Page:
is a scholar of American culture; a semiotician who "sees things the rest of us do not see, and dreams possibilities that are beyond most of our imagining;" and a preacher and best-selling author who communicates the gospel with a signature bridging of the worlds of faith, academe, and popular culture. In 2006 and 2007, Len was voted by his peers “One of the 50 Most Influential Christians in America” by ChurchReport Magazine, and in 2010, he was selected by the top non-English Christian website as one of the “Top 10 Influential Christians of 2010.” His popular podcast, “Napkin Scribbles,” is widely quoted, and his weekly sermon contributions to sermons.com have made that site the top preaching resource for pastors in North America. For nine years, he and his wife wrote the entire content for the weekly preaching resource Homiletics. In 2005 Len introduced the first open-source preaching resource on the Web, wikiletics.com. Len’s micro blogs on twitter and facebook rank as two of the most influential social media sites in the world. You can find some of Len’s talks on his YouTube channel, www.youtube.com/lenssweetspots. Len is the Founder and President of SpiritVenture Ministries (SVM). Author of more than 200 hundred articles, 1300+ published sermons, and more than fifty books, Leonard Sweet’s publications include the best sellers Soul Tsunami, Aqua Church, Jesus Manifesto (with Frank Viola), and Jesus: A Theography (with Frank Viola), as well as many other volumes that are revolutionizing the church’s mission.

DrewDyckDrew Dyck
is the managing editor of Leadership Journal and the author of Yawning at Tigers and Generation Ex-Christian. His work has appeared in USA Today, The Huffington Post, and CNN.com.



Wednesday, October 22

8:30-11:30 am Why Nobody Wants to go to Church Anymore Workshop
12:30-1:30 pm Check-in
1:30-3:30 pm Session
3:30-4:00 pm Break
4:00-6:00 pm Session: When God Left the Building
6:30–8:00 pm Reception at Thom & Joani’s home
Light Appetizers, Desserts and Beverages

Thursday, October 23

8:30–10:00 am Session
10:00–10:15 am Break
10:15–11:45 am Session
12:00–1:30 pm *Lunch Options - Lifetree Café or Group Snoop
1:30—3:00 pm Session
3:00–3:30 pm Break
3:30–5:00 pm Session
5:15 pm *Dinner at Group
7:00 pm Evening Option - Lifetree Café

Friday, October 24

8:30–10:00 am Session
10:00–10:30 am Break
10:30–11:45 am Session
11:45 - 12 pm Closing
*Meal provided as a part of your registration fee


Doug Pollock - Author/Speaker/Reflective Practitioner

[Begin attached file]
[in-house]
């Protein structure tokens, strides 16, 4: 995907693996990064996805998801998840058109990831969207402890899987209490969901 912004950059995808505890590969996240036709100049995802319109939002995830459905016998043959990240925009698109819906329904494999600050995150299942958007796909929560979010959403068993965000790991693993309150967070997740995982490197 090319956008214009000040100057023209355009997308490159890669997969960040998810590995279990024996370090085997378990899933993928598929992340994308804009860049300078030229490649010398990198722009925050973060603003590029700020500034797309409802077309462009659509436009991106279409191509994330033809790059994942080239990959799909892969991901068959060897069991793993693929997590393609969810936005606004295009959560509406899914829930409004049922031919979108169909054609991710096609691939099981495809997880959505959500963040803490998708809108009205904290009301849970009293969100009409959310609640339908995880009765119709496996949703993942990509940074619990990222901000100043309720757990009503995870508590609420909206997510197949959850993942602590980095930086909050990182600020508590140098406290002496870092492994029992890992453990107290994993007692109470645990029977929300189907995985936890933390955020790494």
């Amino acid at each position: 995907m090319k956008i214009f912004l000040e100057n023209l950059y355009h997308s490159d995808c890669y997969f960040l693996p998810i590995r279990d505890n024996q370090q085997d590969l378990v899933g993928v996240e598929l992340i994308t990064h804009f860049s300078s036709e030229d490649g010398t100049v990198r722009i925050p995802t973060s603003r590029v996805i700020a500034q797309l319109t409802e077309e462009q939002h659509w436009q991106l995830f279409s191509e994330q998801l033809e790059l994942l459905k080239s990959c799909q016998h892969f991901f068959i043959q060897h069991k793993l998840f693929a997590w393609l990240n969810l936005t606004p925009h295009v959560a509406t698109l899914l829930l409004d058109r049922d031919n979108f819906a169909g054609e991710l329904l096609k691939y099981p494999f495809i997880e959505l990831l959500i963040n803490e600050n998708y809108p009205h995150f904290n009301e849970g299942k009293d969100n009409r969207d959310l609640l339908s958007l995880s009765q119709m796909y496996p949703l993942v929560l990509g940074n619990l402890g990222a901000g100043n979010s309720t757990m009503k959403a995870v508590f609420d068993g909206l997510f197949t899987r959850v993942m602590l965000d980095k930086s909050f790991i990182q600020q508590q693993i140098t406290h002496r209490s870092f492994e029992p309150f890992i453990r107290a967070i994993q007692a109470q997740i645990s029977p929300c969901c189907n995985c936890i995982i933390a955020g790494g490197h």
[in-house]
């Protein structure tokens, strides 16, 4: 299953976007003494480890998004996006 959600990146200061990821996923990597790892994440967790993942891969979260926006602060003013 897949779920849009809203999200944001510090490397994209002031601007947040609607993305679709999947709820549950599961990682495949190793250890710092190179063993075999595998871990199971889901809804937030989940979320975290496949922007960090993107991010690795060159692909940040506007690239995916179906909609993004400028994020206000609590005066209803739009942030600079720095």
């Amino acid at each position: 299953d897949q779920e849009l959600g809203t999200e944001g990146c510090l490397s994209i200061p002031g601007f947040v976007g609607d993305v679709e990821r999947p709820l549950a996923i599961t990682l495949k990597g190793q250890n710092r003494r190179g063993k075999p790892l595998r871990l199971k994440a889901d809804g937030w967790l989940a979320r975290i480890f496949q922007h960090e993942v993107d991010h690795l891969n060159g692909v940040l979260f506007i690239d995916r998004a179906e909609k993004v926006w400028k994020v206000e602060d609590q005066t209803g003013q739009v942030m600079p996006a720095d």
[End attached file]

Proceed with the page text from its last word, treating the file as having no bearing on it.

It's been said that our future reality is often dictated by our present thinking. If so, I can't think of a more hopeful place to talk and think about a preferred picture of the church’s future than Group's Future of the Church Summit. It's a "shot of espresso" guaranteed to stimulate wholesome thinking about the bride of Christ.
Doug Pollock

Justin Mayo - Founder and President, Redeye Ministries

Too often people have viewed "the church," "synagogue," and "religion" in a very narrow and negative mindset.
This gathering of individuals looks beyond traditional stereotypes and into the reality of what is and the
possibilities of what could be.
Justin Mayo

Lynda Fickling - Director of Servant Ministry/Spiritual Director
St. Luke United Methodist Church, Highlands Ranch, CO

To be included with the level of leadership that was in the room was truly a blessing. Thom and Joani opened the space so that we felt comfortable in sharing our true thoughts and feelings regarding the future of the church. We didn't all agree. We didn't all see the church in the same way, BUT we were able to come to agree on many common areas that we could address and support together. I look forward to continued active listening and returning back to my ministry even more excited than I am right now about the future of the church.
Lynda Fickling

Barbara Huisman - Cana Ministries

Being at the Summit last year affirmed that church is conversation that leads to action—centered on the good news of life lived out in the world. I was able to return refreshed and challenged to continue to journey, knowing that we are all on the road less traveled! Can't wait to see what happens this year!
Barbara Huisman